“The implementation of the measure will start on a pilot basis in 13 municipalities and will cover a [sic] 7 percent of the population, that is 700,000 persons,” read the ANA wire on the launch. (Or, as it said in in Greek, “Το πρόγραμμα θα εφαρμοστεί πιλοτικά σε 13 δήμους της χώρας και θα καλύψει περίπου το 7% του πληθυσμού δηλαδή 700.000 άτομα.”)

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‘We’re dying to pay our taxes’

In General, Greek crisis on 6 October 2014 at 9:42 am

This is the transcript of a “Reporter’s notebook” piece I did for BBC Radio Scotland’s “Good Morning Scotland” programme that was broadcast on Saturday 4 October 2014. 

Like thousands of citizens, Nikolas Elliniadis had left it to deadline day to go to his bank, in Thessaloniki, Greece’s second city, to pay the first of six instalments of Greece’s new property tax, the latest levy to hit a population beleaguered after five years of austerity.

Finding a long queue, the 70-year-old pensioner took a number, sat down and prepared himself for a long wait in the crowded room as flustered officials tried to process a last-minute deluge of property tax remittances.

In many cases, these were being paid with pensions that had been distributed only the day before.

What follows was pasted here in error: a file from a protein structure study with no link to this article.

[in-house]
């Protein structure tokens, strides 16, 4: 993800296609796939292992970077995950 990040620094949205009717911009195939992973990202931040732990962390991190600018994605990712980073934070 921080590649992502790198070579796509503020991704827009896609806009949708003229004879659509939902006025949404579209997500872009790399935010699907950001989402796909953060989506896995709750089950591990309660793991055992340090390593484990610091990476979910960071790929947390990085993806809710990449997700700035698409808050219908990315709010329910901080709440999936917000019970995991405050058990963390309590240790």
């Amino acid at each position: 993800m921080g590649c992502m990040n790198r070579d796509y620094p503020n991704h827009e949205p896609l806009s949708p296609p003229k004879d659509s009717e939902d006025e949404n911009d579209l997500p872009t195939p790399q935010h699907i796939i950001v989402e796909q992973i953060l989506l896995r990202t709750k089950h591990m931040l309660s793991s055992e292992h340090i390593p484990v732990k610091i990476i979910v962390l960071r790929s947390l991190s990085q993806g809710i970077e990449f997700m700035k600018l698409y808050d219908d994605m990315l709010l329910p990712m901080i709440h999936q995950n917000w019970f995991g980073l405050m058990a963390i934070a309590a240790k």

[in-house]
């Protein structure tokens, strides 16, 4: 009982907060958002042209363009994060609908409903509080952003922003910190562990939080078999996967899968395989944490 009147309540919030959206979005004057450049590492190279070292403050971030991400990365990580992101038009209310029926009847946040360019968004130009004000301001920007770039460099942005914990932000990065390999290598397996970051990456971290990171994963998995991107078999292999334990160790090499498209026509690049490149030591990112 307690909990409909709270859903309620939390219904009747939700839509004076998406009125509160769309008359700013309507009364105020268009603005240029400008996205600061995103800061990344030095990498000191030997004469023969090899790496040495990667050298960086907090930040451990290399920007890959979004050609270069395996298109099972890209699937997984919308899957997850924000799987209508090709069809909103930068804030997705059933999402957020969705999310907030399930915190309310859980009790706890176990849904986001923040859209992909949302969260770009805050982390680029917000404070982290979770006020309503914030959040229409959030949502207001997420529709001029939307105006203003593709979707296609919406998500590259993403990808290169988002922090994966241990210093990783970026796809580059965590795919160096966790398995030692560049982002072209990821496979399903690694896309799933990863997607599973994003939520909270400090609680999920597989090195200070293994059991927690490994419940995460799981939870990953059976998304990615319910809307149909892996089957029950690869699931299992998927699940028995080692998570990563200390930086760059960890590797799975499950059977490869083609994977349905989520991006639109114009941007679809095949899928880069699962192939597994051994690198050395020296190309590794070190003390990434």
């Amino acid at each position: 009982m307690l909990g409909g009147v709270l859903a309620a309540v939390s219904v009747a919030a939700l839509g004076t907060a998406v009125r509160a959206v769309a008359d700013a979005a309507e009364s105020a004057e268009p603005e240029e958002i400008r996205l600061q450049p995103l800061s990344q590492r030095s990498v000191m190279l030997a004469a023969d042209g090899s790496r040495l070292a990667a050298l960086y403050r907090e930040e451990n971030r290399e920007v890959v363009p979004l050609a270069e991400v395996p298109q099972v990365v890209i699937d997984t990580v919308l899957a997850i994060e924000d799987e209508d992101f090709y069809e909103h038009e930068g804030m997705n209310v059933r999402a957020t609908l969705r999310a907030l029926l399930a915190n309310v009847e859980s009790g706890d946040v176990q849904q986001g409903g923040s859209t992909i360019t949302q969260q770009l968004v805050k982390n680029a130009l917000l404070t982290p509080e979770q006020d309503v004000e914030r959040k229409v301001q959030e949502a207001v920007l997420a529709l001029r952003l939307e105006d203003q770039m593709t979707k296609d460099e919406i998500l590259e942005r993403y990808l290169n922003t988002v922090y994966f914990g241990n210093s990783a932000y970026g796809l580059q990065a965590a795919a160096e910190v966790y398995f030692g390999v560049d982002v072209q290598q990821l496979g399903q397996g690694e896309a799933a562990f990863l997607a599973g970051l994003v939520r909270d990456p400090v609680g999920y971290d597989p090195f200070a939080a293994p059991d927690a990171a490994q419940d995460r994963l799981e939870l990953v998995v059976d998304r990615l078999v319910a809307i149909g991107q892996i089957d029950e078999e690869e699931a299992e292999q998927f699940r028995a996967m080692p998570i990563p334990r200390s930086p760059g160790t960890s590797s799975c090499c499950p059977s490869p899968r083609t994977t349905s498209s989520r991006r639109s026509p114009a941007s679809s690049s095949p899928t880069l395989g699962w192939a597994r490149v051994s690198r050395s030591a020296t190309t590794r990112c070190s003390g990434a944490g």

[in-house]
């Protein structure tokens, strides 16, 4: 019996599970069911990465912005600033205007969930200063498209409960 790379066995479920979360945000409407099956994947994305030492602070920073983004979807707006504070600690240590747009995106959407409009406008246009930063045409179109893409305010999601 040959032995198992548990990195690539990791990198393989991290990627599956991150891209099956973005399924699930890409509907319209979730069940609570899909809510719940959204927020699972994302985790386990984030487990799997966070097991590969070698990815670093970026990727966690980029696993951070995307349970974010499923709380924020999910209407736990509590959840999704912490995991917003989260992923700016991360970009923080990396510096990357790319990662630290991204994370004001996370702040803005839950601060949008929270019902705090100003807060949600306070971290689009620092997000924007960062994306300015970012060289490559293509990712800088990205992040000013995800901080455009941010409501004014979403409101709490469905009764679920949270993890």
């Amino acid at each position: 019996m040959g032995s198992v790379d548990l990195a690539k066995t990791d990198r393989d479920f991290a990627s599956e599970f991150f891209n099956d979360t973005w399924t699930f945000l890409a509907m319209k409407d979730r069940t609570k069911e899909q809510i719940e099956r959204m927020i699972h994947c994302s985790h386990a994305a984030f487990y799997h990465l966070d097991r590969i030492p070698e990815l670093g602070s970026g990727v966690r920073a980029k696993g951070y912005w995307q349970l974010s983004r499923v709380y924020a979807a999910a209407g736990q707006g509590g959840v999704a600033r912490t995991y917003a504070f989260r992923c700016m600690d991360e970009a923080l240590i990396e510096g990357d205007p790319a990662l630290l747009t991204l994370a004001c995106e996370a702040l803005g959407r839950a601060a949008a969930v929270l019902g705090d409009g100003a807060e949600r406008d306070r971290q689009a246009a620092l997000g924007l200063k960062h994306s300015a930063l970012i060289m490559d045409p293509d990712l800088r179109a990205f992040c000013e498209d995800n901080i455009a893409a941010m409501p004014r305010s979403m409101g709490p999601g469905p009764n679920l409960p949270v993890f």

An hour and a half later, after saying he wasn’t feeling well, Elliniadis collapsed.

He was having a heart attack. Although his fellow customers and the emergency services did what they could, he was pronounced dead on arrival at hospital.

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Greece is the only EU country without guaranteed minimum income, report finds

In General, Greek crisis on 26 September 2014 at 10:36 am
poverty is the parent of revolution and crime

‘Poverty is the parent of revolution and crime’ – Aristotle. Graffiti in the Exarchia district of Athens (Photo: aestheticsofcrisis/Flickr)

Greece is the only EU country not to have implemented a guaranteed minimum income and is among the most sluggish in adopting programmes to address social inequality and aid citizens living in extreme poverty and social exclusion, a new report from the Parliamentary Budget Office (GPK) has found.

This is despite the fact that six in ten citizens are living in or at risk of poverty, the GPK report (pdf), which was published on Thursday, said.

“The demand for social responsibility on the part of citizens is pronounced but what the state offers is characterised by fragmentation and administrative problems. Thus the social safety net is characterised by inefficiency, while at the same time there is are no expectations that income lost due to the economic downturn will be replenished in the near future,” the report stated.

The government has said that, this month, a new €20m, six-month pilot programme will begin in 13 municipalities which will provide what it says is a minimum income. Monthly payments will range from €200 a month for a single person on no income to €400 for a married couple with two underage children with no other earnings.